Ohio is only state where police are not required to report child abuse

Middletown, Ohio, patrol officer Phil Salm checks on the wellbeing of children in a west Middletown neighborhood in 2006.

Credit: Jim Noelker

Credit: Jim Noelker

Middletown, Ohio, patrol officer Phil Salm checks on the wellbeing of children in a west Middletown neighborhood in 2006.

Anyone who works with children -- including doctors, teachers, camp counselors and therapists -- is required by Ohio law to report suspected child abuse or neglect to either a children services agency or police.

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A Columbus, Ohio, lawmaker wants to fix that, and has proposed a bill that would require law enforcement officers to be designated as mandated reporters as well.

“I was shocked and saddened to learn that Ohio was the only remaining state not to have law enforcement listed as mandated reporters of child abuse and neglect,” State Rep. Bernadine Kennedy Kent, D-Columbus, said.

She began looking at the issue after learning of a Columbus family with five children that police had visited dozens of times for domestic violence incidents. Despite the children being exposed to repeated violence, police officers never referred the case to children services to check on their well-being, Kent said.

As a former teacher, she felt police officers should have to report these situations like she would have been required to do as a mandated reporter.

The proposed law would require law enforcement officers to contact the local children services agency if they know, or have reasonable cause to suspect, that a child has incurred abuse or neglect or faces a threat of it.

“It’s really a chance to have an early warning,” Kent said of more professionals being on the lookout for possible child abuse.

The Ohio House unanimously passed HB 137 earlier this month, and the bill now goes to the Senate for consideration.

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In a package of articles last month, the Dayton Daily News revealed cracks in Ohio's system for protecting children. The newspaper's investigation showed how some children had suffered painful deaths just days or weeks after being reunited with their birth parents. Other tragic outcomes were tied to a lack of oversight by child protection agencies that are overwhelmed with cases because of the opioid epidemic.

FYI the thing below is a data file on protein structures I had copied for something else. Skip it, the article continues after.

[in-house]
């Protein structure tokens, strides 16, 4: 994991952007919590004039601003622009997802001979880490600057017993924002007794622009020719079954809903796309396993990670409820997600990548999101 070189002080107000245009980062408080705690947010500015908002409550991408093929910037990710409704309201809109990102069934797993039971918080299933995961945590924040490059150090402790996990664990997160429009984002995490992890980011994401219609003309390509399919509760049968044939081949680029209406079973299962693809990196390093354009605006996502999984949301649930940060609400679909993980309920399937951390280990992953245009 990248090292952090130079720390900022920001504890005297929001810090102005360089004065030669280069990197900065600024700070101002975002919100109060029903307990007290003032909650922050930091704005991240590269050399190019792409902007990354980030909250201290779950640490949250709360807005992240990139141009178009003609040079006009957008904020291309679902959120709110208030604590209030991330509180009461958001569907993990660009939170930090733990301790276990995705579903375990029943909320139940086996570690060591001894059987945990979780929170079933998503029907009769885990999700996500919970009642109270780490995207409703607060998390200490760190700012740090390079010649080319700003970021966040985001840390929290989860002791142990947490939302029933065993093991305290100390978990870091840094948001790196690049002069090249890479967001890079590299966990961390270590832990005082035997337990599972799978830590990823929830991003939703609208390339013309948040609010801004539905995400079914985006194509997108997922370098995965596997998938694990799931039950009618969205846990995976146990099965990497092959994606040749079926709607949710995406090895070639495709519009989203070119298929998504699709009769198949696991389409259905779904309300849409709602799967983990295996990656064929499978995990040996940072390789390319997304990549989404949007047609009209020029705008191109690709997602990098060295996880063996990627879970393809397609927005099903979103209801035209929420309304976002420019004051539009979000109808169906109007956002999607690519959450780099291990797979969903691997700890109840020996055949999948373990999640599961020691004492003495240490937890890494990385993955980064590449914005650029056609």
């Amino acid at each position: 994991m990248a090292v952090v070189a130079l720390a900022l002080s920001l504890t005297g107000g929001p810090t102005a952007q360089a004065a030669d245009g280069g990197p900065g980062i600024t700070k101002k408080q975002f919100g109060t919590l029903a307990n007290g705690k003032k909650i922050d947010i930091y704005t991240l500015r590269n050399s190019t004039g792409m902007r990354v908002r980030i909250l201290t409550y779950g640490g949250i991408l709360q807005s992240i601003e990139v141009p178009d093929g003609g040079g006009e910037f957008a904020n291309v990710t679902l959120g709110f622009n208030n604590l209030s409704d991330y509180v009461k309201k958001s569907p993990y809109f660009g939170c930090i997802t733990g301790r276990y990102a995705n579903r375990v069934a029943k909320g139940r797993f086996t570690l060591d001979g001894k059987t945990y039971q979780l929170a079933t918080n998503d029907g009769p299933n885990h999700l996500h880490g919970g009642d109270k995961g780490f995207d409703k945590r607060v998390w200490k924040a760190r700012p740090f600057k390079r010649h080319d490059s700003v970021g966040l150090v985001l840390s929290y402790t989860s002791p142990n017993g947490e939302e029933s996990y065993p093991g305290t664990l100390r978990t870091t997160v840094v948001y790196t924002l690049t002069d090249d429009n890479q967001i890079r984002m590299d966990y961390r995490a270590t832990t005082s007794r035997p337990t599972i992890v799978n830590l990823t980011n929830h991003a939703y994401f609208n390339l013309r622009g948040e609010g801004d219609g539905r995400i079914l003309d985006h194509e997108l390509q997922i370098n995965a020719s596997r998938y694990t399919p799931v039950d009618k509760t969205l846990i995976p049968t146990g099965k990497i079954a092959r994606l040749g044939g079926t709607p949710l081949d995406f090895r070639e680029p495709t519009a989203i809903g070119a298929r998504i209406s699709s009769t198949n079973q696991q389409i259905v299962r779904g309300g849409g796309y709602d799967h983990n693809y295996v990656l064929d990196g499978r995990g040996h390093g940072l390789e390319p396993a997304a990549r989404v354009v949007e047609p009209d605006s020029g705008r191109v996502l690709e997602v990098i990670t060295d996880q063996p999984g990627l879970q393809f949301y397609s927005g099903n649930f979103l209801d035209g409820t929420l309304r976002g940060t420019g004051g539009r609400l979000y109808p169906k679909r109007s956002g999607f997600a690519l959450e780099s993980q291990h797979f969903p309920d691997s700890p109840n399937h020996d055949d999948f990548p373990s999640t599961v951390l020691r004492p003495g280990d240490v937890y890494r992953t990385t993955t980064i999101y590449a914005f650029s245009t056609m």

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Many police departments already have policies that require police officers to refer suspected abuse cases to children services, and others do it out of practice without written policies. Police officers in the Dayton region coordinate their criminal investigations with children services cases through Care House at Dayton Children’s Hospital.

“We already do this,” Dayton police spokeswoman Cara Zinski-Neace said. The department’s policy includes calling Montgomery County Children Services when a child-endangering or other crime report is filed and consulting with that agency before removing a child from their home.

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Area children services officials say they often work with police officers, who are out in the field and able to catch warning signs early.

“We have a pretty good relationship with law enforcement in our community, although they are not mandated reporters,” said Jennie Cole, intake manager for Montgomery County Children Services. “We do work hand in hand, and they are oftentimes our eyes and ears out there. We fully support this legislation because it just makes sense, given their many contacts in the community.”

The proposed law closes the loop of communication, said Clark County Deputy Director for Children Services Pamela Meermans.

“If you are currently a mandated reporter, you have a choice, ” she said, adding that anyone who suspects child abuse should contact children services directly or police. “Law enforcement then, in turn, needs to inform children services. That is not universally done in all jurisdictions.”